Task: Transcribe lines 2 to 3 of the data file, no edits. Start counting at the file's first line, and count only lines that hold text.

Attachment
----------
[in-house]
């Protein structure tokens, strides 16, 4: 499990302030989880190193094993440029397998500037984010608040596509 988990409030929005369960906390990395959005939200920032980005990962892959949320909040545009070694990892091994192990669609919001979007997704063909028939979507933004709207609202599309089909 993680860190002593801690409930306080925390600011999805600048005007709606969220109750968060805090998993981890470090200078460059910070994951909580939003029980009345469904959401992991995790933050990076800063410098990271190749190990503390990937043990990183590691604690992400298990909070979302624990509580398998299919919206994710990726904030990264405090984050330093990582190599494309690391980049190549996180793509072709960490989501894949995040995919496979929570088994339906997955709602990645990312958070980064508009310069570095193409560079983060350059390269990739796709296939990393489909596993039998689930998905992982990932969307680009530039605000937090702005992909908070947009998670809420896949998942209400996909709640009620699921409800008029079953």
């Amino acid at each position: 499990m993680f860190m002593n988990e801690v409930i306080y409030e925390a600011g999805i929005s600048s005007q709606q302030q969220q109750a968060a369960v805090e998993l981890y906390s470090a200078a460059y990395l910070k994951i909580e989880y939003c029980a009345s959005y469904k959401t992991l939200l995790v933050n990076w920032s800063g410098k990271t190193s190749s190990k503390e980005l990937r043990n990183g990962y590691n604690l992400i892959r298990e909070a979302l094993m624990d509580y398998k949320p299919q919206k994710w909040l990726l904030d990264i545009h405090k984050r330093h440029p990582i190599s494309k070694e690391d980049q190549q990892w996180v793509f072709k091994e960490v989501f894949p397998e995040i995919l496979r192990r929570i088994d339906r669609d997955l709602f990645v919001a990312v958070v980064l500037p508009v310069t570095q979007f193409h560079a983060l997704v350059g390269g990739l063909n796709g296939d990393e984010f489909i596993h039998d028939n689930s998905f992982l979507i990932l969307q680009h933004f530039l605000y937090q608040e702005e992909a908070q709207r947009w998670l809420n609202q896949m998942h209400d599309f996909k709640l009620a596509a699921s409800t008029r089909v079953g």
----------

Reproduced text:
């Protein structure tokens, strides 16, 4: 499990302030989880190193094993440029397998500037984010608040596509 988990409030929005369960906390990395959005939200920032980005990962892959949320909040545009070694990892091994192990669609919001979007997704063909028939979507933004709207609202599309089909 993680860190002593801690409930306080925390600011999805600048005007709606969220109750968060805090998993981890470090200078460059910070994951909580939003029980009345469904959401992991995790933050990076800063410098990271190749190990503390990937043990990183590691604690992400298990909070979302624990509580398998299919919206994710990726904030990264405090984050330093990582190599494309690391980049190549996180793509072709960490989501894949995040995919496979929570088994339906997955709602990645990312958070980064508009310069570095193409560079983060350059390269990739796709296939990393489909596993039998689930998905992982990932969307680009530039605000937090702005992909908070947009998670809420896949998942209400996909709640009620699921409800008029079953």
């Amino acid at each position: 499990m993680f860190m002593n988990e801690v409930i306080y409030e925390a600011g999805i929005s600048s005007q709606q302030q969220q109750a968060a369960v805090e998993l981890y906390s470090a200078a460059y990395l910070k994951i909580e989880y939003c029980a009345s959005y469904k959401t992991l939200l995790v933050n990076w920032s800063g410098k990271t190193s190749s190990k503390e980005l990937r043990n990183g990962y590691n604690l992400i892959r298990e909070a979302l094993m624990d509580y398998k949320p299919q919206k994710w909040l990726l904030d990264i545009h405090k984050r330093h440029p990582i190599s494309k070694e690391d980049q190549q990892w996180v793509f072709k091994e960490v989501f894949p397998e995040i995919l496979r192990r929570i088994d339906r669609d997955l709602f990645v919001a990312v958070v980064l500037p508009v310069t570095q979007f193409h560079a983060l997704v350059g390269g990739l063909n796709g296939d990393e984010f489909i596993h039998d028939n689930s998905f992982l979507i990932l969307q680009h933004f530039l605000y937090q608040e702005e992909a908070q709207r947009w998670l809420n609202q896949m998942h209400d599309f996909k709640l009620a596509a699921s409800t008029r089909v079953g």